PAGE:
GrassrootsDC’s Living Wage Bill “Mixtape”

LRAA Petition Drop Off c/o the AFL-CIODespite the drop-off of over 30,000 petitions from DC residents urging the Mayor to sign the Large Retailer Accountability Act (pictured left), and a recent poll showing that a majority of residents support the LRAA, the Mayor used his pen to veto the bill. Council Chair Phil Mendelson, a vocal supporter of the bill, has rallied 8 votes in favor, but will need one more to override the Mayor’s veto. This override vote is scheduled as part of tomorrow’s legislative session, which will take place at the Wilson Building or available live online.

Meanwhile, what about those most affected by the living wage bill? GrassrootsDC’s Noelle Galos brings you this mixtape of DC residents, retail employees and organizers on what the LRAA means to them and how they feel about Wal-Mart’s presence in the District:

Mixed with Head Roc’s 2012 track “Keep DC Walmart Free,” these are the voices of:

Rev. Virginia Williams (native Washingtonian, Ward 7 resident)
Kimberly Mitchell (Macy’s employee, lifelong DC resident)
Tonya C. (former Wal-Mart employee, fired from a Laural, MD location)
Cindy Murray (13 year Wal-Mart associate at Hyattsville, MD store),
Mike Wilson (organizer with RespectDC)
Inocencio Quinones (Ward 7 resident & organizer with OurDC)

Thanks to everyone who contributed to this mixtape, including all the speakers listed above, Head Roc for the musical element, and the organizers that live-streamed a Wal-Mart protest from a Hyattsville, MD location on September 5th, 2013.

Audio download available (.mp3): Living Wage Bill Mixtape. Please share freely!

DC mayor vetoes living wage ordinance

Today, Washington, DC Mayor Vincent Gray vetoed the controversial Large Retailer Accountability Act. The bill would have required retail stores with more than 75,000 square feet and whose parent company makes more than $1 billion annually, to pay workers a minimum wage of $12.50 an hour. FSRN’s Noelle Galos reports.

Wal-Mart workers protesting in North CarolinaCiting the negative impact on DC’s economy, including an alleged 4,000 lost jobs if Wal-Mart carried through on threats to halt construction of three stores, Mayor Vincent Gray vetoed the LRAA. Gray said it was “not a true living-wage bill, because it would raise the minimum wage only for a small fraction of the District’s workforce.” But living wage advocates argue large corporations like Wal-Mart are best able to afford the payroll increase. Cindy Murray, a 13-year Wal-Mart employee, spoke out in favor of the proposed law at a town hall last month.

“If you look at the wages today, $12.50 is nothing. They could do that without passing it onto the consumers, and I want them to stop saying they need to pass it onto the consumer. What is wrong with taking it out of their profit? Because they can still make billions, even after paying us a decent wage.”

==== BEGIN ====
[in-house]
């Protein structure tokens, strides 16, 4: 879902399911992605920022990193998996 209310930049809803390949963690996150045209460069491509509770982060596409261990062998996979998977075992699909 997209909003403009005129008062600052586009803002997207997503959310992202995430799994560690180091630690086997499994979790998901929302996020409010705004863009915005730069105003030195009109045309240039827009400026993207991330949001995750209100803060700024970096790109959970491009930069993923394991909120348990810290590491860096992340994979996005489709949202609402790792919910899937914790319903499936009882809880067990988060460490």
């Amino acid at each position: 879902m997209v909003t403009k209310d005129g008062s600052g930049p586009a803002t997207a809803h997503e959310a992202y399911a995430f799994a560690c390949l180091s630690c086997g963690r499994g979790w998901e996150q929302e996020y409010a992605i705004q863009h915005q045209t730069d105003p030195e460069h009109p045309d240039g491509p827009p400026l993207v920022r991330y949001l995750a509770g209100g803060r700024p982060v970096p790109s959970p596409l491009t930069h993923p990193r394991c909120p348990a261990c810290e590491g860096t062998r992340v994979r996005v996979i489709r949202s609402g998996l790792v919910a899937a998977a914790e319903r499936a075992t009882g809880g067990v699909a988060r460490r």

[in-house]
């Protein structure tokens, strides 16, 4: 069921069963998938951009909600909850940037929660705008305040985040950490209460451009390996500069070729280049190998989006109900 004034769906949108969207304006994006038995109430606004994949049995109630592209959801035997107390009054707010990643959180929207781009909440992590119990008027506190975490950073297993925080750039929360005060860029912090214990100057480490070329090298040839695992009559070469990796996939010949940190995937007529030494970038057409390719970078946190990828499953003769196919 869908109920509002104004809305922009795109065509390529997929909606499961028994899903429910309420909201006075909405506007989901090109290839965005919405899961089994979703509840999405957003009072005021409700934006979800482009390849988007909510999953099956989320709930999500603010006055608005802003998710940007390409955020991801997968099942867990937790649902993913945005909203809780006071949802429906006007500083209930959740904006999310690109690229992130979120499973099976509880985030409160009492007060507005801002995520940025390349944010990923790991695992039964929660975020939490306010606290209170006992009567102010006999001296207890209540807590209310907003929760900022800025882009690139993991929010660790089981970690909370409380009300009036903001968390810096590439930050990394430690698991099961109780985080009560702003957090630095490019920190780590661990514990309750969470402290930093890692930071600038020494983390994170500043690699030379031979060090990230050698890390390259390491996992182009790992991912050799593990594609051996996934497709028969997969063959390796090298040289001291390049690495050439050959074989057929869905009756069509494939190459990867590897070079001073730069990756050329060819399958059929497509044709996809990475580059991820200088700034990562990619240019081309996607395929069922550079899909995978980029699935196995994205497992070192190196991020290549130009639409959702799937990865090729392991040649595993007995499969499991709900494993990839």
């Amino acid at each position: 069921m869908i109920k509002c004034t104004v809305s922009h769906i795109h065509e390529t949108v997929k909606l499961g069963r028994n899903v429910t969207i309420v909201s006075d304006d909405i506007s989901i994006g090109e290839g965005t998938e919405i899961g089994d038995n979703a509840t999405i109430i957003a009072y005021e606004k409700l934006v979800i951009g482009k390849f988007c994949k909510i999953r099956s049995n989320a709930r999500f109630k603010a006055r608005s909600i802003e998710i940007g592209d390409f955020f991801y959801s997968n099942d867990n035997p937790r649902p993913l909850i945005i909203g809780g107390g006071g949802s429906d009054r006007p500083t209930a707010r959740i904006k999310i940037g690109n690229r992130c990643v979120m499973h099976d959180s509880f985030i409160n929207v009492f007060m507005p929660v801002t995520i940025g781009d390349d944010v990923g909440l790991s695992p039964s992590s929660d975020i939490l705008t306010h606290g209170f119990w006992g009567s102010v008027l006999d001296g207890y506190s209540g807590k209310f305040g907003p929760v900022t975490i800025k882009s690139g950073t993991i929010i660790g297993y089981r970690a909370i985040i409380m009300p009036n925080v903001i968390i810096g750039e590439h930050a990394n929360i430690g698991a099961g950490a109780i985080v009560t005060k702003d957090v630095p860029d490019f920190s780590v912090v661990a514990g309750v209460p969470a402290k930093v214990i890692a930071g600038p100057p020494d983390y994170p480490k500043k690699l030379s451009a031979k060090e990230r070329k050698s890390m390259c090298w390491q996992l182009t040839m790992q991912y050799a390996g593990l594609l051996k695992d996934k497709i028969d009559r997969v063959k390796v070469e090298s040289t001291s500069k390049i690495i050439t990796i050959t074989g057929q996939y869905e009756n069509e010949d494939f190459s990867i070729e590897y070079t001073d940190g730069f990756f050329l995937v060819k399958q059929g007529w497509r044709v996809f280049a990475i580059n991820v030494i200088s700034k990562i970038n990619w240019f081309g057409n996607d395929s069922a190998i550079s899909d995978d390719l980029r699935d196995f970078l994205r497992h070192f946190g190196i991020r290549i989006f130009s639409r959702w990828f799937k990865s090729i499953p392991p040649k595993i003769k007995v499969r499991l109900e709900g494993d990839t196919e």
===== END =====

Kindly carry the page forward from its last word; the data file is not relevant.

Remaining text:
Next Tuesday, the City Council has scheduled an override vote with the hopes that they can sway one more council member to get to a veto-proof majority. Wal-Mart said today it would resume construction on the three stores only if the bill fails.  Similar measures in Chicago and New York in years past were not able to successfully override Mayoral vetoes. Noelle Galos, FSRN, Washington, DC.

Listen or download audio here.

Wal-Mart workers protest retaliation across United States

Today, Wal-Mart workers in 15 cities across the US are gathering to protest low wages, poor working conditions, and alleged retaliation by the company against workers who participated in federally-protected strikes.  FSRN’s Noelle Galos reports from Washington, DC.

Walmart protest sign in Chicago courtesy of @changewalmart

Walmart protest sign in Chicago courtesy of @changewalmart

Wal-Mart employees began walking off the job in protest last year, culminating in a Black Friday action that drew thousands of workers and their supporters.  But organizers say the multi-national company has retaliated.

Former Wal-Mark associate Tonya C., who asked that her last name be withheld because of an unrelated legal matter, was fired from her position at a Laurel, Maryland location.

“They retaliated against me and fired me illegally, to keep me from speaking and telling stories.”

To date, Wal-Mart has denied that it behaved inappropriately.

In June, Wal-Mart workers gathered at the company headquarters in DC.  Protesters carried more than 180,000 petitions, but were blocked from entering the building, leading to a sit-in and the arrest of 10 people.

Organizers with OUR Wal-Mart are billing today’s national action as the largest since Black Friday.  They say police arrested three workers in New York City this morning.  Noelle Galos, FSRN, Washington, DC.

Listen to or download audio file here.